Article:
Washington Ave. housing is a rare find

Washington Avenue apartments are desirable for the location and price.

Jared Roddy

It takes a lot of good luck, or the right connections, to end up in one of the highly sought-after apartments that line Washington Avenue Southeast.

Hard to differentiate from offices and businesses, the apartments above Harvard Market East, Stub & Herbs and the Village Wok are, infrequently, available for rent. But it takes a sharp eye, a close friend or a good rapport with the owner to get them.

The apartments available in the heart of Stadium Village are few and far between. There are 14 of them, with a total of 31 bedrooms among them and three efficiencies, owners said.

“In the 25 years I’ve owned them, I’ve never once had to put an ad in the paper for those apartments,” said Stub & Herbs owner Sue Jeffers. Jeffers owns the four apartments above the bar.

Psychology sophomore Rachel Knaak is one of the lucky ones, she said. She saw an advertisement for one of the apartments above Harvard Market East and called the landlord, Harvard Market owner Brad Mateer.

“It was built in the (1920s), so it’s nice considering that,” Knaak said. “But it’s definitely not brand new.”

Eschewing comfort for convenience is one of the things Jeffers said her renters are willing to do.

“I think plain and simple, people live in my apartments because it’s dirt cheap,” Jeffers said.

Though the apartments, which range from $300 to $400 a month, have no amenities aside from heat and water, Jeffers said it is a desirable place to live because of its proximity to campus, bus lines and her bar.

“How handy, food and beverage right below you – just stumble up the stairs at the end of the night,” Jeffers said.

Pete Lyngholm rents one of Jeffers’ apartments and said they were a bit run-down, but they were very convenient.

“It’s quite interesting,” Lyngholm said of the location. “You see a bum’s life, you see a student’s life, you see people going to work. It’s very diverse around here.”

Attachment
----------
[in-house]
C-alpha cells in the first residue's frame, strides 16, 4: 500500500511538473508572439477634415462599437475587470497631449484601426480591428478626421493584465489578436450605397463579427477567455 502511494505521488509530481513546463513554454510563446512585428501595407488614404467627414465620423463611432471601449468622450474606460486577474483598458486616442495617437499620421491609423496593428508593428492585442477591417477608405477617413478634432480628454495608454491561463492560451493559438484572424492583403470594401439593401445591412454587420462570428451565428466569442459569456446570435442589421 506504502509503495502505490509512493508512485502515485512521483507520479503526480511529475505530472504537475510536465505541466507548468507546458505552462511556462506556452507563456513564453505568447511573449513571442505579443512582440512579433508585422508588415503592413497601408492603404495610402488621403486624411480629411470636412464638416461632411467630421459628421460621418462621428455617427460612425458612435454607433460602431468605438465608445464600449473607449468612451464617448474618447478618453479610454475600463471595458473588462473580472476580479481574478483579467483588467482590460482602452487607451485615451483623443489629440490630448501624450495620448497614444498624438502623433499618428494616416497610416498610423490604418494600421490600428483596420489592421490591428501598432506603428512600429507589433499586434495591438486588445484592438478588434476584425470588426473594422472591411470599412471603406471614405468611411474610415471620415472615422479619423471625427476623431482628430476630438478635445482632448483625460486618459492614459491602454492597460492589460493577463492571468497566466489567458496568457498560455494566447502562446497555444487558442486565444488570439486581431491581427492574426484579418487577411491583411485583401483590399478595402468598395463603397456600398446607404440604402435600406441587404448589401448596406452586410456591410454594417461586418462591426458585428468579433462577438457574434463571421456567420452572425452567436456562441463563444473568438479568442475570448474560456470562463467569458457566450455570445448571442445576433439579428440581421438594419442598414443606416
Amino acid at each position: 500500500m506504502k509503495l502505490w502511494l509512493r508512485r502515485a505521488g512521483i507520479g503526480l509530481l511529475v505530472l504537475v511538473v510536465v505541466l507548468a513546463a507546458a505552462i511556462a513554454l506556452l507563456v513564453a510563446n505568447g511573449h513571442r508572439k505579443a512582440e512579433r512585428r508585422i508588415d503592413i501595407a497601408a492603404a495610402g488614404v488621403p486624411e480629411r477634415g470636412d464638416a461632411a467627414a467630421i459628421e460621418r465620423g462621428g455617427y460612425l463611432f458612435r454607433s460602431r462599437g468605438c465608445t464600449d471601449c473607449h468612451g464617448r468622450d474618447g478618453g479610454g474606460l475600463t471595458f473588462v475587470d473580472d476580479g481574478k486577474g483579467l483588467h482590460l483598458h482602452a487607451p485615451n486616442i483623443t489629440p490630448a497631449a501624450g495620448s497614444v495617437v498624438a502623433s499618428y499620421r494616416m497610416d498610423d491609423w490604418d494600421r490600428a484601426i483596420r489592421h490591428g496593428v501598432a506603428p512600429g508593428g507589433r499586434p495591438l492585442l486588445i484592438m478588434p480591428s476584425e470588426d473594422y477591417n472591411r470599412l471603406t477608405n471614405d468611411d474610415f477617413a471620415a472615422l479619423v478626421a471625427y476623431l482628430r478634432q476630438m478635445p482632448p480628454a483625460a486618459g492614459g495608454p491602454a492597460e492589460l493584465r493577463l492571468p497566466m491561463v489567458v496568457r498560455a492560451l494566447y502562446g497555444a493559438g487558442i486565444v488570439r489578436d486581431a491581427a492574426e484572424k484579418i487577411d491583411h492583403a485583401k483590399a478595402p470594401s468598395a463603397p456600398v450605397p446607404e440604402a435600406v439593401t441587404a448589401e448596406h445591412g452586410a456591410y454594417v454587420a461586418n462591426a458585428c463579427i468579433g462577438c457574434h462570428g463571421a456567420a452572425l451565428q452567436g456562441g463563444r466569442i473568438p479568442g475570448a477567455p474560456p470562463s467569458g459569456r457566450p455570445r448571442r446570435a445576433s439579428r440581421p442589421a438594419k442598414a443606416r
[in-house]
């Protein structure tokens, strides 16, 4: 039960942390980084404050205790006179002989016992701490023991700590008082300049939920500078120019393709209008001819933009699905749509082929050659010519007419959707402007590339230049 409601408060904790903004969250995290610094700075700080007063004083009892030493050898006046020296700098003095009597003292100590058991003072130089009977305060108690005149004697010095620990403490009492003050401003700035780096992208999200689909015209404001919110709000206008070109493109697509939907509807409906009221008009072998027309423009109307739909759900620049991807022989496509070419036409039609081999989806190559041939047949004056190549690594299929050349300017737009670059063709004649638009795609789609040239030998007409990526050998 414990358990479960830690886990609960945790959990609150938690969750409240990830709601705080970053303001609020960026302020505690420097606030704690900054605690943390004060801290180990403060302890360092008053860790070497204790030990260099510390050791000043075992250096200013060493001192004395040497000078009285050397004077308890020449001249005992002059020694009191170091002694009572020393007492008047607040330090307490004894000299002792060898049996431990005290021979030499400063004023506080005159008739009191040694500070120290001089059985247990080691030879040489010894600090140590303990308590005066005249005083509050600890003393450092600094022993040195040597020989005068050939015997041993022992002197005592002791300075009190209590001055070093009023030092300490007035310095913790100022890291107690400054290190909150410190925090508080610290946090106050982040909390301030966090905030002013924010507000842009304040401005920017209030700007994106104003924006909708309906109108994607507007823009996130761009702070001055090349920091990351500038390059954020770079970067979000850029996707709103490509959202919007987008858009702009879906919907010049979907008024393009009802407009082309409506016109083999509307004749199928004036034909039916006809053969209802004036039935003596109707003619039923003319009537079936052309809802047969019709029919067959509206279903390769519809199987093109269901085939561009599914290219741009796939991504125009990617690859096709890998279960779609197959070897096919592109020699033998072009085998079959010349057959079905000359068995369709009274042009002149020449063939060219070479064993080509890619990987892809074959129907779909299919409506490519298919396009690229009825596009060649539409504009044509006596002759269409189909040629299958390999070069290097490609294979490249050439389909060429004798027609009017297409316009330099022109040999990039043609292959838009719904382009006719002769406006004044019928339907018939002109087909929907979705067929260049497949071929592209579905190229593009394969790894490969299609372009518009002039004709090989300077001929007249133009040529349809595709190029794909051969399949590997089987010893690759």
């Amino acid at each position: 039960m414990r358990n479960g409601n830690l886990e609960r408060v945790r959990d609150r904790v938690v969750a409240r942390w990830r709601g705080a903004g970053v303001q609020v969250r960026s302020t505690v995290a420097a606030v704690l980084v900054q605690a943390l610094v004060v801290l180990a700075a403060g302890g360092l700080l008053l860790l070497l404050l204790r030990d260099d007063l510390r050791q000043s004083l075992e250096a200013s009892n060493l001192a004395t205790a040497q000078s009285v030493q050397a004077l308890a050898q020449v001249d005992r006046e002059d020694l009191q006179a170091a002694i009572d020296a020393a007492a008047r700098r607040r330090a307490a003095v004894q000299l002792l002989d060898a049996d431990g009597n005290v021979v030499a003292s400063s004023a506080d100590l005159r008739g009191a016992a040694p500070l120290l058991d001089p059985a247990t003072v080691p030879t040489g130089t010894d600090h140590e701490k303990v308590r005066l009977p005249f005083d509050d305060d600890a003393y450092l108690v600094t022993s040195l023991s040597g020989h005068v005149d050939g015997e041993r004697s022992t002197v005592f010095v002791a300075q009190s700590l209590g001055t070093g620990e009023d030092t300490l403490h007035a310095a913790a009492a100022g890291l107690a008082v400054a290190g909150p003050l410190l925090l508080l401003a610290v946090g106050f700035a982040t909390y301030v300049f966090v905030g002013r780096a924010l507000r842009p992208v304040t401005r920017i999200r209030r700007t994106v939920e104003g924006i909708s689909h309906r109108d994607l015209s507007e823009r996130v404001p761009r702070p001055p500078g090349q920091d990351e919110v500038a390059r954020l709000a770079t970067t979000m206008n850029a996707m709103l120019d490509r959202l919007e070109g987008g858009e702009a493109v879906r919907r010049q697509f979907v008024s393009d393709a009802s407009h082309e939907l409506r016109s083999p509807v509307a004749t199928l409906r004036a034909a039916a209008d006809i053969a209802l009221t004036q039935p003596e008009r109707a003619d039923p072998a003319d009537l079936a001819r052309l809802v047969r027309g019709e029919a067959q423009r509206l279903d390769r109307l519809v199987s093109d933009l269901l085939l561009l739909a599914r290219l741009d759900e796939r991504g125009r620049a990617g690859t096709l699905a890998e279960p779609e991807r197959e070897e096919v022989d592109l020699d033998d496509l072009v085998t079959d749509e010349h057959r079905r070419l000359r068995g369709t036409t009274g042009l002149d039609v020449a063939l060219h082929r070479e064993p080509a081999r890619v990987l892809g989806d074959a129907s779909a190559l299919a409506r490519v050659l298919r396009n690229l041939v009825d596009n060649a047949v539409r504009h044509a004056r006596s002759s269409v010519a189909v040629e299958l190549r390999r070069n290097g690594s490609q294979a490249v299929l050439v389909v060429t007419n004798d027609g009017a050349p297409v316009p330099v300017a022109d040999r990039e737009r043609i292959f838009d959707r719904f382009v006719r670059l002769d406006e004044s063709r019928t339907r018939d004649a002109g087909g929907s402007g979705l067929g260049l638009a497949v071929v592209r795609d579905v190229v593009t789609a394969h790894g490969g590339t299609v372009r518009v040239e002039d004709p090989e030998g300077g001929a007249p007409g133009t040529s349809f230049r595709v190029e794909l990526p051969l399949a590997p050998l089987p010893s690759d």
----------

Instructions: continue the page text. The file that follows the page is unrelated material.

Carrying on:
One of Lyngholm’s complaints was constant bus noise from the street.

Knaak also complained about the noise. She is awakened once a week by noisy bar patrons from across the street, she said, citing bar fights and fire engines as the culprits.

But it’s a trade-off she copes with, she said.

“With the location, it’s worth it,” she said.

Bill Chan owns Village Wok and the apartments above it on the 600 block of Washington Avenue Southeast. His units are much larger, with three and four bedrooms renting for $1,000 to $1,200 a month.

For the others, it’s very difficult to find a vacancy, he said.

“We’re always occupied,” Chan said. “Most kids stay through graduation.”

Chan said most of the tenants have a friend lined up to live in the place right after they leave.

“It’s convenience, you know, because we’re by the ‘U,’ and everybody’s happy about that,” Chan said. “And the price is not bad compared to other places.”

Averaging approximately $300 per bedroom, Chan’s apartments are as inexpensive as they are ill-equipped. Like those above Stub & Herbs, there isn’t a washer or dryer in the building, there is no advertising when they become available and they look “like old apartments,” he said.

Unlike Jeffers, who said she hates paperwork and usually rents the units on “a handshake,” Mateer’s rentals are by the book.

Applicants must file an application with Mateer which includes a credit check and references, he said.

“I’ve learned not to base things on a gut feeling – that usually turns out to be a bad idea,” Mateer said.

Unlike Jeffers and Chan, Mateer will run an advertisement when an apartment becomes available, and he will also post signs in his stores. But he said there won’t be an opening until next fall.